Opera Star Frederica von Stade to Join Liz Callaway and More in STREET REQUIEM at Carnegie Hall
Composed in 2014 by Australian's Kathleen McGuire, Andy Payne and Jonathon Welch, this iconic work has been performed to international acclaim and will be presented by Sing The World tours featuring a massed choir of 200 singers from Australia, USA and Europe and stars of opera and broadway.
Legendary star of opera Frederica von Stade will join with Tony award winning Broadway star Liz Callaway, Daniel Rodriguez, The Highland Divas and Matthew Lee Robinson and the Sing The World Choir conducted by Dr Jonathon Welch AM and Dr Kathleen McGuire.
The Carnegie Hall performance will herald the fifteenth performance of STREET REQUIEM and was awarded a Special Citation for "dignifying the homeless through song" by The American Prize in 2015.
STREET REQUIEM is a 45-minute cantata, in a contemporary setting of the traditional sung requiem with additional English, African and Arabic lyrics and a modern setting of the Latin text.
"Performances of STREET REQUIEM have not only helped our communities to heal and remember those who have died innocent and homeless on our streets, the concerts have also benefited the community, particularly welfare agencies in Australia and the United States" said Dr Welch.
These have included Welch's own School of Hard Knocks in Australia; Singers of the Streets (SOS), that Kathleen McGuire founded in San Francisco; the Dallas Street Choir and the Starbucks Chorus in San Francisco.
"We are very honoured to be able to support the wonderful work of the Holy Apostles Soup Kitchen and their partner organisations, who tirelessly support the homeless in New York every day" said Dr Welch.
A Concert of Hope will also raise funds for a number of charities supporting those facing homelessness including Holy Apostles Soup Kitchen, Safe Horizon, www.picturethehomeless.org, MidnightRun.org and the Ali Forney Center.
STREET REQUIEM aims to bring a sense of peace, remembrance and hope to many communities struggling to come to terms with street violence and a loss of safety on our streets - to give these souls a beautiful, resonant voice within our community and a place of remembrance.
While at times deeply moving and reflective, STREET REQUIEM is an essentially optimistic work that features music reflecting the multi-cultural and multi-faith traditions of multi-city living utilising gospel, celtic, romantic, indigenous and contemporary musical genres and instrumentation to spectacular effect.
Tickets are from $28 to $48 and can be booked at www.carnegiehall.org.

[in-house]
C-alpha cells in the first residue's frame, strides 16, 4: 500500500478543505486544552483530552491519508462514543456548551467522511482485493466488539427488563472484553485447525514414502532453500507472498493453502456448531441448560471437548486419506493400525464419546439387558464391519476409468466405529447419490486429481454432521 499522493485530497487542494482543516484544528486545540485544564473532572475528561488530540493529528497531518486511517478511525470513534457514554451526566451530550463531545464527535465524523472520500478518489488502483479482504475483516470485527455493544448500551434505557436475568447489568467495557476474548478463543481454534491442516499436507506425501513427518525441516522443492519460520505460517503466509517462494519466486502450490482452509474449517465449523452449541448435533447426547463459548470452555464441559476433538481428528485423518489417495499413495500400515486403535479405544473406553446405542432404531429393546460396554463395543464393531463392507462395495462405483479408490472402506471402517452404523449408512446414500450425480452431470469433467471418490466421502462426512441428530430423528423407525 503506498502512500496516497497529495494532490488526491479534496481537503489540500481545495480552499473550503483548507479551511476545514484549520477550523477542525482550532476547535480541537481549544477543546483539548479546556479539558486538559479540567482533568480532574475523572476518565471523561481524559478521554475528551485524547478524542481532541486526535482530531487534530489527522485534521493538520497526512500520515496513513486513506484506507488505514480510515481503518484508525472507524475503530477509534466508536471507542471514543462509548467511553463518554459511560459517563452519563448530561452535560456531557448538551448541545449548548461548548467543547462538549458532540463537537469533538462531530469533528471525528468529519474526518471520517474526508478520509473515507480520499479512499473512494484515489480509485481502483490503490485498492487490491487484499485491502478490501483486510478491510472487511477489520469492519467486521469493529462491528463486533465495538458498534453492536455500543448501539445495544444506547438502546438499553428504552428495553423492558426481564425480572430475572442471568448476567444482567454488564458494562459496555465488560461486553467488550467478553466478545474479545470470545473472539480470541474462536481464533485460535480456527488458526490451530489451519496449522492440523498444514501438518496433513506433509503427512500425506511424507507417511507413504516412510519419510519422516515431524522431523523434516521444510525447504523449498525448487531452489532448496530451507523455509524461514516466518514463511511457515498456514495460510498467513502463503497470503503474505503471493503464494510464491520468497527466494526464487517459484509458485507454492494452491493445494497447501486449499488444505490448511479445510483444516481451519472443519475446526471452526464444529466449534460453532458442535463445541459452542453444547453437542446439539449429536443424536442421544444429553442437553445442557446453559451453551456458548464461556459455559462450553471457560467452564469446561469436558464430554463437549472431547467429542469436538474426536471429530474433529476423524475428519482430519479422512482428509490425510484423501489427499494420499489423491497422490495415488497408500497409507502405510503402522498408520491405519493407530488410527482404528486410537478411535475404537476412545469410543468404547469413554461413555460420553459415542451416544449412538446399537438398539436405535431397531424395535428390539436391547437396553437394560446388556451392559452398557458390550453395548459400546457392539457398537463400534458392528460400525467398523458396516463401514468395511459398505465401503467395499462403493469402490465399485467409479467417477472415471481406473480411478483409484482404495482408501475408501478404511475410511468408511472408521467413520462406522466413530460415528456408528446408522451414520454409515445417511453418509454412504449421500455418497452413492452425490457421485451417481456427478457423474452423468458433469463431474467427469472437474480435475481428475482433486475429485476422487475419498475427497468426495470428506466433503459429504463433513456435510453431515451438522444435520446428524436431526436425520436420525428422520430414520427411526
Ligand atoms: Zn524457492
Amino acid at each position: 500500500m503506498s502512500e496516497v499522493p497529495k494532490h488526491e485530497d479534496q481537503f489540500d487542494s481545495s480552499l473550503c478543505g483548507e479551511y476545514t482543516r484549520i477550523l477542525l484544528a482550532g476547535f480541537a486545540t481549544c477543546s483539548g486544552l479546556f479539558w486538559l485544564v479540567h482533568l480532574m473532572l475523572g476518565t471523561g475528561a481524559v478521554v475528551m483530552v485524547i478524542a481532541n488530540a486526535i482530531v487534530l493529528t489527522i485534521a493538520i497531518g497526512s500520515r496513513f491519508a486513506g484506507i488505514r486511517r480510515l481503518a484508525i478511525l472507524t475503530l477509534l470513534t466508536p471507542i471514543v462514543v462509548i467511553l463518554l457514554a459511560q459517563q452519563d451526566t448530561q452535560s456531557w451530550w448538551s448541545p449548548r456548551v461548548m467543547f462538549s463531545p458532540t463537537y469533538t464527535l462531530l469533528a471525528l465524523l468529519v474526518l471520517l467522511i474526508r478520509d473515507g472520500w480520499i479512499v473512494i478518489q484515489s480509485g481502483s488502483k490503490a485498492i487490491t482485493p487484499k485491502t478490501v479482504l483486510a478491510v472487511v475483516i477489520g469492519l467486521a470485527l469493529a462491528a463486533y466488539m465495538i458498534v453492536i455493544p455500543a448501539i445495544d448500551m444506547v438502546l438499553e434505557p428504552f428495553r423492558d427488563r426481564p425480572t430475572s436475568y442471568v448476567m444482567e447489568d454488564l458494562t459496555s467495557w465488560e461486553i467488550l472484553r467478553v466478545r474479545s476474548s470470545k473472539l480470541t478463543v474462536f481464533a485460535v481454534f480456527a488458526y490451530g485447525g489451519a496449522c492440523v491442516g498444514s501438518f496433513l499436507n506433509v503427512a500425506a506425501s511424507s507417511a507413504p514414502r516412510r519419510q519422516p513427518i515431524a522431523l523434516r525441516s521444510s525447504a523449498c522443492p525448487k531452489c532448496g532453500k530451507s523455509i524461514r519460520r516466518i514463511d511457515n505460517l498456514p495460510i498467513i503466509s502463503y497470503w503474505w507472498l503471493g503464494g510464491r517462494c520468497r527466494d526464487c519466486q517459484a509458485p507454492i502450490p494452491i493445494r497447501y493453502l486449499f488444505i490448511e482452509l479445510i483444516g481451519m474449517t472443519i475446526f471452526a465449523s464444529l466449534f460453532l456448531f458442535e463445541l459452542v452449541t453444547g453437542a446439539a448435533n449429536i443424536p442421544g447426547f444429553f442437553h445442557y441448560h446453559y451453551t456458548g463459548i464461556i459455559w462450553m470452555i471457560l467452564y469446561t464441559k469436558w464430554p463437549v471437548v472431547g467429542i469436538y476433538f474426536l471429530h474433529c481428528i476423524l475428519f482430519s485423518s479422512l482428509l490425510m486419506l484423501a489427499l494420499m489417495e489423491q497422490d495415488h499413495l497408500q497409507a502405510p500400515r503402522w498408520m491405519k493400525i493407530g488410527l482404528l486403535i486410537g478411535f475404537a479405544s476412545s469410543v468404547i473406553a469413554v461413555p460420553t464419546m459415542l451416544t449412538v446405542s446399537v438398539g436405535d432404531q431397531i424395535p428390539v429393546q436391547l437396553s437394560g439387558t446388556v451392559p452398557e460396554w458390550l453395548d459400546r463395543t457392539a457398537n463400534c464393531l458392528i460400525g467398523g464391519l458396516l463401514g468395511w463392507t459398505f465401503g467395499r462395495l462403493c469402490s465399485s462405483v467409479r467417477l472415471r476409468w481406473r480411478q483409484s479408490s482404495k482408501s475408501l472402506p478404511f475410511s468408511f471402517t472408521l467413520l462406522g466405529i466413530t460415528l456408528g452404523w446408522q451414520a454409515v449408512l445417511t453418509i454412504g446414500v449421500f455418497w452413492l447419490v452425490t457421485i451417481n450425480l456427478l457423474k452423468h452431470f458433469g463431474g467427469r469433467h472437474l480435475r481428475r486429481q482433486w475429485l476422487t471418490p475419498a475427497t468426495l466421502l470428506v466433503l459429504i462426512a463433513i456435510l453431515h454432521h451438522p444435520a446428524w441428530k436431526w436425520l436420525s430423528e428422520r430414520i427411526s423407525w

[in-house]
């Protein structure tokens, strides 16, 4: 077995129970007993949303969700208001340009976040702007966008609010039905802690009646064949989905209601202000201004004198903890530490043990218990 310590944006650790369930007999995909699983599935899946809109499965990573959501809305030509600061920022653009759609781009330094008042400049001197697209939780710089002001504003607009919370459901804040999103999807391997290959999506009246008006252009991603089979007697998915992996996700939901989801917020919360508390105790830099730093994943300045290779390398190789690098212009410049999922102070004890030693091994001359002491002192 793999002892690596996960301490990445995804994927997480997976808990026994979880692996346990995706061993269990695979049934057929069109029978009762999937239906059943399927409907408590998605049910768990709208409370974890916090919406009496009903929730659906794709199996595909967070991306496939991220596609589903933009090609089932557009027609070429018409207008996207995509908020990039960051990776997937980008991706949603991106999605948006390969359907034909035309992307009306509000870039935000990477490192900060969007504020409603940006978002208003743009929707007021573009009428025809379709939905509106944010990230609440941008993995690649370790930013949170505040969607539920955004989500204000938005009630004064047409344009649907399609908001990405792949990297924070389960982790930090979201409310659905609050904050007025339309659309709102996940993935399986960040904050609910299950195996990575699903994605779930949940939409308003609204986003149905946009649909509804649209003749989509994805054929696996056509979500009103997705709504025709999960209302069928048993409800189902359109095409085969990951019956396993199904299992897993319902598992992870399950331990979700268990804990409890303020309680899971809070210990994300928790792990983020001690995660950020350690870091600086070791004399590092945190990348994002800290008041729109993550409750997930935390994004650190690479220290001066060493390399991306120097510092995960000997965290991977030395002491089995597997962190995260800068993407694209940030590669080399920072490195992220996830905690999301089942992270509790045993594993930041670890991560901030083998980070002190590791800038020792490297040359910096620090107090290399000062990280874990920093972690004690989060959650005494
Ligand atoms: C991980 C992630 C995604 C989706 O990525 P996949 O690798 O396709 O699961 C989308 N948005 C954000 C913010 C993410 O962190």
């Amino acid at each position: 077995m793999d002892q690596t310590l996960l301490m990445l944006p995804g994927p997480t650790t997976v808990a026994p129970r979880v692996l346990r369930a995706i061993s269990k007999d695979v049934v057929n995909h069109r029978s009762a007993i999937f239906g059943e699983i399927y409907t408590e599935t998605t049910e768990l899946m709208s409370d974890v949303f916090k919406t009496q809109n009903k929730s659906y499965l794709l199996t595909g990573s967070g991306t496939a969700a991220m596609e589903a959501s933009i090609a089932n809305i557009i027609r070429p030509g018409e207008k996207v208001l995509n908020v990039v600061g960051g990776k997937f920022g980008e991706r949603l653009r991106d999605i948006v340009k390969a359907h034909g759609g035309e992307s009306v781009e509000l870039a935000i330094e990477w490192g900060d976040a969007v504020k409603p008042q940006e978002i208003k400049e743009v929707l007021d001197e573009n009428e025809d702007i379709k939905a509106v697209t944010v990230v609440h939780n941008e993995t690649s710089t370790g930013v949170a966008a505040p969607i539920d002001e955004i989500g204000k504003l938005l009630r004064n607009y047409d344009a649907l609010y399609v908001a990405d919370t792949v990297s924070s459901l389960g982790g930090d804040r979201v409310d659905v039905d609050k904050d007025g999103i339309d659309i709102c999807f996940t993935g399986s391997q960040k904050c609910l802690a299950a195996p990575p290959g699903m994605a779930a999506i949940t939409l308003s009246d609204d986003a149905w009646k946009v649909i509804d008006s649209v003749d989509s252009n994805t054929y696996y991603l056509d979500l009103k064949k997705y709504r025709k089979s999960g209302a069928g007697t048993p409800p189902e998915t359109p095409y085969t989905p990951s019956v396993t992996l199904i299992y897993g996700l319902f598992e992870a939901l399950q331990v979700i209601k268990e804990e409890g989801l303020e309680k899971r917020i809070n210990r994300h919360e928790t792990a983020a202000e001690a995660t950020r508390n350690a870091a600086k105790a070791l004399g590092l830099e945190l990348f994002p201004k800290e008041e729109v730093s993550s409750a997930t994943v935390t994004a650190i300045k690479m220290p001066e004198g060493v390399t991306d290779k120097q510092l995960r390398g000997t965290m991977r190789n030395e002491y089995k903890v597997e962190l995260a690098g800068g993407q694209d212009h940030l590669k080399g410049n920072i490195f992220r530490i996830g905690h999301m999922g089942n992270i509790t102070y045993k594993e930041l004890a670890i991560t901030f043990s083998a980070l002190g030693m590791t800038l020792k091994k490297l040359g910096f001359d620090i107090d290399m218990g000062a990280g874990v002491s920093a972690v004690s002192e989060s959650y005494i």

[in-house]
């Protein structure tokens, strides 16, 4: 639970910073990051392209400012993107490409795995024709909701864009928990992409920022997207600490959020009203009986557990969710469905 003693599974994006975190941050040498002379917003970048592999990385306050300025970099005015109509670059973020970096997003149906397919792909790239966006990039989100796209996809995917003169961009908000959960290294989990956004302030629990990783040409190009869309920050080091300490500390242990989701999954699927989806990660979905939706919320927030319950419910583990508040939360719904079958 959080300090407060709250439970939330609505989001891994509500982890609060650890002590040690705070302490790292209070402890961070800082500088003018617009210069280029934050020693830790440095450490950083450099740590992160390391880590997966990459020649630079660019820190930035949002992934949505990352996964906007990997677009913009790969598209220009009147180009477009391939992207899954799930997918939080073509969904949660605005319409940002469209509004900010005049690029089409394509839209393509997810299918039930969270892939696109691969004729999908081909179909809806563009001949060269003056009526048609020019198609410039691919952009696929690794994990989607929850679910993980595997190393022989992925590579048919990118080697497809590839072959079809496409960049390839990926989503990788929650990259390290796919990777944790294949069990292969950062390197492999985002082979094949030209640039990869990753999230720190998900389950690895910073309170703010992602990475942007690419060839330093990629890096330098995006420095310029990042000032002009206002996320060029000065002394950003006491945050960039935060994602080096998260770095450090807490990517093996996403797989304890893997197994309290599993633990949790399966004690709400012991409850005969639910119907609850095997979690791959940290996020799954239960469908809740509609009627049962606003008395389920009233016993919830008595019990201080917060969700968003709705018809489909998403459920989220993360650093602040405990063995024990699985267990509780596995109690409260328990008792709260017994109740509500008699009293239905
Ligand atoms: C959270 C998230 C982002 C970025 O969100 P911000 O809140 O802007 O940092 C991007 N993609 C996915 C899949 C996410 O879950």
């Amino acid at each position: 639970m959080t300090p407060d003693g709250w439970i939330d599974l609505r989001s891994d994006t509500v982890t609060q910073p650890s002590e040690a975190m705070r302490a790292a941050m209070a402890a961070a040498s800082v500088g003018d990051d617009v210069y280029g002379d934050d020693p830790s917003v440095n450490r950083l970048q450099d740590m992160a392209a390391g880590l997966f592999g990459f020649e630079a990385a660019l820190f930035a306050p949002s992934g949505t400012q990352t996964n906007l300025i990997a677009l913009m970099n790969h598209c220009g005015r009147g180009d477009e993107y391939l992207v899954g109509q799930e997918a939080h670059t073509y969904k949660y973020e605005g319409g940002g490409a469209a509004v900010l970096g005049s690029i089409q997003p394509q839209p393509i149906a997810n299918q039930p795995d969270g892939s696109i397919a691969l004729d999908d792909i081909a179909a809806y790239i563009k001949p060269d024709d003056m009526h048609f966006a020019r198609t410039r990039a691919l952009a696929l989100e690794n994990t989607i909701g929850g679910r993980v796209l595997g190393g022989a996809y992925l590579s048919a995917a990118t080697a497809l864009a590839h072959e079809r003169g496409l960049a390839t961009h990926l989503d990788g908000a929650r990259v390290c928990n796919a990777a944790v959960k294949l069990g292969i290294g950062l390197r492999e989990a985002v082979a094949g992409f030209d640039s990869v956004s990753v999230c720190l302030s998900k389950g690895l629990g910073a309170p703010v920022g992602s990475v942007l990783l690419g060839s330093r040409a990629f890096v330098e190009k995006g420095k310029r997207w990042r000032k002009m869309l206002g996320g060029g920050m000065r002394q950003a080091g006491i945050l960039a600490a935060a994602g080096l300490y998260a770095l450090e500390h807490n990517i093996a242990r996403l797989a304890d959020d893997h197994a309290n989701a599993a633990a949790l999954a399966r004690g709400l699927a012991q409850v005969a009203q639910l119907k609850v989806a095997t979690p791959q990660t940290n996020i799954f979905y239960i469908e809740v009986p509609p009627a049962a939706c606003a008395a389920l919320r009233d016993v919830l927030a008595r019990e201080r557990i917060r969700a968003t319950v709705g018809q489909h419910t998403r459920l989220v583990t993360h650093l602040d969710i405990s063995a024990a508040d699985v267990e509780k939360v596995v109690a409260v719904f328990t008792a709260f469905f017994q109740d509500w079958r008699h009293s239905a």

STREET REQUIEM (2014) was conceived by Jonathon Welch and co composed in Melbourne, Australia, by Kathleen McGuire, Andy Payne and Jonathon Welch. The complete ten-movement work was premiered at the Melbourne Recital Centre's Elisabeth Murdoch Hall on the 7th of June 2014, conducted by Jonathon Welch and Kathleen McGuire.Jonathon Welch conceived of STREET REQUIEM with the aim of bringing a sense of peace, remembrance and hope to communities struggling to come to terms with street violence, war and a loss of safety on our streets. It is a highly accessible, contemporary work including English, African and Persian lyrics alongside a modern setting of the traditional Latin texts. While at times deeply moving, the work is essentially optimistic and uplifting. The composers utilise gospel, Celtic, neo-Romantic, neo-Baroque, Indigenous and contemporary genres and instrumentation to reflect the multicultural and multifaith traditions of modern city living. The harmonic language finds common ground in the work's multiple styles by building upon chant and folk music- influenced open fourth and fifth intervals, with melodies drawn from pentatonic scales and various modes. From the outset they endeavoured to create an inclusive work to which people from various backgrounds and traditions could relate. Although it is anchored in the Latin of the traditional requiem mass, they incorporate English texts relevant to a modern day context. STREET REQUIEM is deliberately neither secular nor religious, intended instead to be deeply spiritual, allowing listeners to find their own faith or meaning in the context of the words. Because there were several highly publicised deaths on the streets of Melbourne during the composition period, the composers were asked if any specific events are referenced in the work. The answer is best understood by their intent to write inclusively. There is no doubt that specific events profoundly affected them - and they indeed discussed whether or not to write for or dedicate particular sections to specific individuals - but it was decided that STREET REQUIEM would be for all those who died on the streets. As well as remembering street deaths, the composers also want to challenge audiences to do something about their situation, whether it is for those who are forced to live on the streets or in regard to society's general attitudes to violence. The tone of STREET REQUIEM is often confronting, encouraging listeners to examine their own attitudes and beliefs.